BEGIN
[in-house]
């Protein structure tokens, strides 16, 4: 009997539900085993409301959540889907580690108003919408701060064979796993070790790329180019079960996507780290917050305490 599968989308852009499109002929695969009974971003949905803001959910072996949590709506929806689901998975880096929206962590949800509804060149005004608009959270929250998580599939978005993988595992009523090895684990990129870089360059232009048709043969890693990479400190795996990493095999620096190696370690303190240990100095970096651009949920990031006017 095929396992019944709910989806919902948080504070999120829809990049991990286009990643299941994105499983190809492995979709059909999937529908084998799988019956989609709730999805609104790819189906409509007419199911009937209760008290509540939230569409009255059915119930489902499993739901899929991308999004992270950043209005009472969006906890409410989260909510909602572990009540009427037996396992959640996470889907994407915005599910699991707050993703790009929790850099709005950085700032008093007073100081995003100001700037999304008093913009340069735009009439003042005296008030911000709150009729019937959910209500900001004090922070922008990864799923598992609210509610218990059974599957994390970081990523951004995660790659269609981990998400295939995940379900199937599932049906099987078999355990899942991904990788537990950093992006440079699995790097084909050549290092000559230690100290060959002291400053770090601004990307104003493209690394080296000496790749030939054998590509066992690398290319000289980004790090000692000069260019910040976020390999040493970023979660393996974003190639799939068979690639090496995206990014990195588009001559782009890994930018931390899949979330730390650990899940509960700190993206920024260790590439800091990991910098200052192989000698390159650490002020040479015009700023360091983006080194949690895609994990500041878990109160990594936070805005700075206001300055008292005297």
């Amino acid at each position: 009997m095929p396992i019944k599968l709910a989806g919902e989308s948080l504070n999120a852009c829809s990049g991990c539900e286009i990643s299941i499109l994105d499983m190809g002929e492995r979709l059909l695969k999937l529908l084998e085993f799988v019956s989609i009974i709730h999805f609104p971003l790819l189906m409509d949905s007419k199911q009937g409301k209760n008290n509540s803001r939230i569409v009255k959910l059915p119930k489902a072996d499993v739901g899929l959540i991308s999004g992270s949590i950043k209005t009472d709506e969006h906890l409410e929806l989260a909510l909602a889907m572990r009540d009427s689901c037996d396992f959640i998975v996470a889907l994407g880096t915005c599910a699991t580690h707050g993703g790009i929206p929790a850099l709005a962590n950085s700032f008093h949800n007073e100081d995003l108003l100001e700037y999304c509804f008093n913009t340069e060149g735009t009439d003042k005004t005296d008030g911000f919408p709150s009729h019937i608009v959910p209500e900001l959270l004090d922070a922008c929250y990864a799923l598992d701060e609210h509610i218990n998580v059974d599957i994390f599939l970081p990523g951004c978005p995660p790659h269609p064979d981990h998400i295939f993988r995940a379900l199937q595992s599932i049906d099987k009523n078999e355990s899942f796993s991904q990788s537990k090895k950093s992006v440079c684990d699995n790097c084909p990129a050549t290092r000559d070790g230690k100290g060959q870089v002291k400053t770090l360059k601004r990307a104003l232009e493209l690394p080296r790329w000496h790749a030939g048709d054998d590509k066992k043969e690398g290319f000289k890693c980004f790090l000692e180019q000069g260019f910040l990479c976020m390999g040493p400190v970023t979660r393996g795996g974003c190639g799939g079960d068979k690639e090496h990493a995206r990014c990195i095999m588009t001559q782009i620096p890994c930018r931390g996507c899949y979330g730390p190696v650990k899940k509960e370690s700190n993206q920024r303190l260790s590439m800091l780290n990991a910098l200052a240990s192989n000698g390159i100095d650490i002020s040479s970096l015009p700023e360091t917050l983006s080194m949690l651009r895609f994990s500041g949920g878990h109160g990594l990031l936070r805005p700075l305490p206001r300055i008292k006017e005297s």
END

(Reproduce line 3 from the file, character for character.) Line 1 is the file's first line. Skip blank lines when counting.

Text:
């Amino acid at each position: 009997m095929p396992i019944k599968l709910a989806g919902e989308s948080l504070n999120a852009c829809s990049g991990c539900e286009i990643s299941i499109l994105d499983m190809g002929e492995r979709l059909l695969k999937l529908l084998e085993f799988v019956s989609i009974i709730h999805f609104p971003l790819l189906m409509d949905s007419k199911q009937g409301k209760n008290n509540s803001r939230i569409v009255k959910l059915p119930k489902a072996d499993v739901g899929l959540i991308s999004g992270s949590i950043k209005t009472d709506e969006h906890l409410e929806l989260a909510l909602a889907m572990r009540d009427s689901c037996d396992f959640i998975v996470a889907l994407g880096t915005c599910a699991t580690h707050g993703g790009i929206p929790a850099l709005a962590n950085s700032f008093h949800n007073e100081d995003l108003l100001e700037y999304c509804f008093n913009t340069e060149g735009t009439d003042k005004t005296d008030g911000f919408p709150s009729h019937i608009v959910p209500e900001l959270l004090d922070a922008c929250y990864a799923l598992d701060e609210h509610i218990n998580v059974d599957i994390f599939l970081p990523g951004c978005p995660p790659h269609p064979d981990h998400i295939f993988r995940a379900l199937q595992s599932i049906d099987k009523n078999e355990s899942f796993s991904q990788s537990k090895k950093s992006v440079c684990d699995n790097c084909p990129a050549t290092r000559d070790g230690k100290g060959q870089v002291k400053t770090l360059k601004r990307a104003l232009e493209l690394p080296r790329w000496h790749a030939g048709d054998d590509k066992k043969e690398g290319f000289k890693c980004f790090l000692e180019q000069g260019f910040l990479c976020m390999g040493p400190v970023t979660r393996g795996g974003c190639g799939g079960d068979k690639e090496h990493a995206r990014c990195i095999m588009t001559q782009i620096p890994c930018r931390g996507c899949y979330g730390p190696v650990k899940k509960e370690s700190n993206q920024r303190l260790s590439m800091l780290n990991a910098l200052a240990s192989n000698g390159i100095d650490i002020s040479s970096l015009p700023e360091t917050l983006s080194m949690l651009r895609f994990s500041g949920g878990h109160g990594l990031l936070r805005p700075l305490p206001r300055i008292k006017e005297s």